What do we mean with Robotic Process Automation. Is this just the execution of a regular business process by a robot instead of a human workforce? And therefore RPA does require another business process design approach? On the basis of an experiment, we searched for the differences that might exist when we design a business process that is executed by a robot. In this article we describe the experiment and our findings.
Marco Kelderman, Business Architect, LAB27, [email protected]
Robotic Process Automation
According to Gartner Robotic Process Automation is at the peak of the Gartner hype cycle for business process services and outsourcing (T.J. Singh, 2017). Computable, a Dutch digital computer magazine says, “Robotic Process Automation will turn the world upside down, it is as big as the Internet and is comparable to the industrial revolution” (R. van Heur, 2016).
Robotic Process Automation is a natural fit for banks, insurers and other Financial Services Institutions (FSIs), because of the numerous repetitive tasks these company’s workforces perform. Shifting those tasks away from humans towards Robotic Process Automation can result in significant efficiencies (Accenture).
Latest research says that 46% of the current jobs in de US could be done by Robotic Process Automation (Breen, Jeroen, 2017) And Robotic Process Automation would help FSIs comply with increasingly stricter regulatory demands for auditability, security, data quality and operational excellence (Olivier Gillerot, 2017).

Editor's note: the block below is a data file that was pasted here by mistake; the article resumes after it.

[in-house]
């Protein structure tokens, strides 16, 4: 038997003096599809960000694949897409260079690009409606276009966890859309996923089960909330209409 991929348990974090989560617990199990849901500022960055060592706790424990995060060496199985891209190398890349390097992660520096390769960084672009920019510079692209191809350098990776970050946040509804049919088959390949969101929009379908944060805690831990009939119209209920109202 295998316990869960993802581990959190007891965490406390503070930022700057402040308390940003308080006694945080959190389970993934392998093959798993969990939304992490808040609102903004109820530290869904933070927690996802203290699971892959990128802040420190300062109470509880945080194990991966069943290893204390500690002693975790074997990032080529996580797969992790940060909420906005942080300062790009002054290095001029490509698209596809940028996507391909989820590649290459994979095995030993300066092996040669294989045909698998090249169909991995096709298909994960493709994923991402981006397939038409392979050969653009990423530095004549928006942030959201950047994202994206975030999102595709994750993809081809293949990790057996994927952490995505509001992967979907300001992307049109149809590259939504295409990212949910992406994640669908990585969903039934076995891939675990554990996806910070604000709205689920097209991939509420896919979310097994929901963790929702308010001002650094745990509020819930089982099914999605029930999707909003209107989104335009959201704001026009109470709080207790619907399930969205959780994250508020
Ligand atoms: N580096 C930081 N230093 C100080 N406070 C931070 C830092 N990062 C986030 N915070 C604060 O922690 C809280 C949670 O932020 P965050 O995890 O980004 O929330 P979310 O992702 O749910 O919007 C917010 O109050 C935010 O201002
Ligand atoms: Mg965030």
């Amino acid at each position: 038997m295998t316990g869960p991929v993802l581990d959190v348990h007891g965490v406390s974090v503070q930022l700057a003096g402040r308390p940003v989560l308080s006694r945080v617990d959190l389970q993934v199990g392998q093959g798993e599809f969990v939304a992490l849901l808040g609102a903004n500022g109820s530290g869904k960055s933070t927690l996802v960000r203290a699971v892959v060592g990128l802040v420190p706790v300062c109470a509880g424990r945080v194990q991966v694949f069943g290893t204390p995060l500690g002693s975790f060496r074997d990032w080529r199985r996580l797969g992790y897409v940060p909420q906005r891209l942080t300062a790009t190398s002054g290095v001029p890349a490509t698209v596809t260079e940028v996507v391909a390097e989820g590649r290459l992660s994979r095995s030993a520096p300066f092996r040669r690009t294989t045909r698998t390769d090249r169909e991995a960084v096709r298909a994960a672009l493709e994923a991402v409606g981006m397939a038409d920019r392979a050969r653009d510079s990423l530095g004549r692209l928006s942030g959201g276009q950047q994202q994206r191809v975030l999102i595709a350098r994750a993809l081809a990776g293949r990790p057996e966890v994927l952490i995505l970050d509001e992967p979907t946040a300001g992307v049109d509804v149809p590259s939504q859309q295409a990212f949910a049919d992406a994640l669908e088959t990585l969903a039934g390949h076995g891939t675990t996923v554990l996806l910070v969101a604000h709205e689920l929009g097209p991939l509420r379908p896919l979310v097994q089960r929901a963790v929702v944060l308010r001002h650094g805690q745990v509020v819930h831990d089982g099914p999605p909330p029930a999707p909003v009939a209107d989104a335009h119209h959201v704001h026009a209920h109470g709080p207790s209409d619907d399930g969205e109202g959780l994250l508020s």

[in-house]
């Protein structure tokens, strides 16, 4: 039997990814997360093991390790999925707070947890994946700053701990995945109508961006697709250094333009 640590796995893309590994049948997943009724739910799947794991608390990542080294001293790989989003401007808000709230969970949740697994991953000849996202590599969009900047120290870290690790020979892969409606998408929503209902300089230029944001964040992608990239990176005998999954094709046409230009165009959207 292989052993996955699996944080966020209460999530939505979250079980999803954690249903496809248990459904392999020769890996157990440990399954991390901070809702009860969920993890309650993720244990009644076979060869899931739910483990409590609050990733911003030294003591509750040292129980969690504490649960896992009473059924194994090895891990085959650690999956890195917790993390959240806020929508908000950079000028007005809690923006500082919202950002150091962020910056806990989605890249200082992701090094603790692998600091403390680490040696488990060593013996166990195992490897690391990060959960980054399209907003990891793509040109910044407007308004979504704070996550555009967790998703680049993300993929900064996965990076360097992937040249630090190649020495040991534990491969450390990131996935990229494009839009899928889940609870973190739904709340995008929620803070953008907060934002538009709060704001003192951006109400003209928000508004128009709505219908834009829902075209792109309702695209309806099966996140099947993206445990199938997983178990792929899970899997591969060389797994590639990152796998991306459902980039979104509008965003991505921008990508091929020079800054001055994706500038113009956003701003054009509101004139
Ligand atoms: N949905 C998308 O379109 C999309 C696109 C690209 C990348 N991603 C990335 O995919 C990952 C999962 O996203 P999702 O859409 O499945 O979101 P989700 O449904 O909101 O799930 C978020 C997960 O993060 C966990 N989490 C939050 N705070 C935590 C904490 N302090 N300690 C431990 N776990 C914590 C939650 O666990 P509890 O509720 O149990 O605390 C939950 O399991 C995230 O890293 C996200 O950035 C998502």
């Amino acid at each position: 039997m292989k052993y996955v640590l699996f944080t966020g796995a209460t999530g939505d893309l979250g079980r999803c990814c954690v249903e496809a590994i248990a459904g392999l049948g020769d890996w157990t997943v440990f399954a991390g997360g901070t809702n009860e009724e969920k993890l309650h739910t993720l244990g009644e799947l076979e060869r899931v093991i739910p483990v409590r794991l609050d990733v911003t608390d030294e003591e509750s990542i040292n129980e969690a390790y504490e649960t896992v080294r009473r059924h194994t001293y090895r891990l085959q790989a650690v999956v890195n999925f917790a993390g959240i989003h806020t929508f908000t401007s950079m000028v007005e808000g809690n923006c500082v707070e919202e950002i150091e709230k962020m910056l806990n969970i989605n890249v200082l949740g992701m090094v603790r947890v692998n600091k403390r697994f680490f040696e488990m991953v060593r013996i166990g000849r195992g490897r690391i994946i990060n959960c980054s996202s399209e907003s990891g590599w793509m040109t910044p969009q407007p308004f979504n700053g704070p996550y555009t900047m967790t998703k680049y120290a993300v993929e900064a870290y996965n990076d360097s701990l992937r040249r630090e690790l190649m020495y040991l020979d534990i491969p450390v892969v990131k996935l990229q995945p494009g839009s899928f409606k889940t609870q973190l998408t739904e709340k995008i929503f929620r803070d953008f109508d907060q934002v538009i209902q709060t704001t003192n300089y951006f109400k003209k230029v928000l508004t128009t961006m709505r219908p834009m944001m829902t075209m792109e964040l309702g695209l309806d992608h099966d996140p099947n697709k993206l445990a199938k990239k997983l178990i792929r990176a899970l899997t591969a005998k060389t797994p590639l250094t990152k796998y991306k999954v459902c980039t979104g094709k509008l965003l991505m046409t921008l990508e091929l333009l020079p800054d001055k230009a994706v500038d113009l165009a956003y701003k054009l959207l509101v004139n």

But what is the definition of Robotic Process Automation (RPA)? The term RPA may suggests that physical robots wandering around the office performing human tasks. But in the domain of RPA, a “robot” is the equivalent of configuring software to do repeatable tasks that previously were done by people (L. Willcocks, 2015, p. 3).
RPA could replaces those workforces who spend an inordinate amount of time completing bulk, routine, repetitive, rules-based tasks that are most of the time initiated by a digital trigger and supported by digital data. Software robots often can perform these tasks much faster and more accurately than humans do. And for obvious reasons these robots are becoming the preferred workforce. Because a robot;
• is never sick or tired.
• does not complain, while executing repeatable tasks.
• works 24/7 and not get paid for overtime.
• doesn’t need training.• does its work exactly as told,
• supposed to be 100% error free.
RPA is a technology for highly automated business processes. And because RPA can lower (operational) costs, increase flexibility, and improve process accuracy, it’s a hot technology that’s being adopted by many organizations (Chappell, 2016).
Software robot 3.0
RPA is just at the beginning of its own life cycle. We call, the RPA of today, Robot 1.0. Excellent in executing rule-based instructions, such as insert data into a database, make rule-based decisions and taking simple actions. In this stage RPA is four to five times faster than humans and does not require to touch legacy IT systems. RPA can quickly be implemented and often pays for itself within a few months (Brown, David, 2015).
The next stage, robot 3.0, will be using more sophisticated technologies involving “cognitive machine processing” and elements of artificial intelligence. Increasing the RPA applicability significant. A 3.0 robot can execute increasingly complex tasks, even those involving speech and vision, often in microseconds (Gerbert, 2017).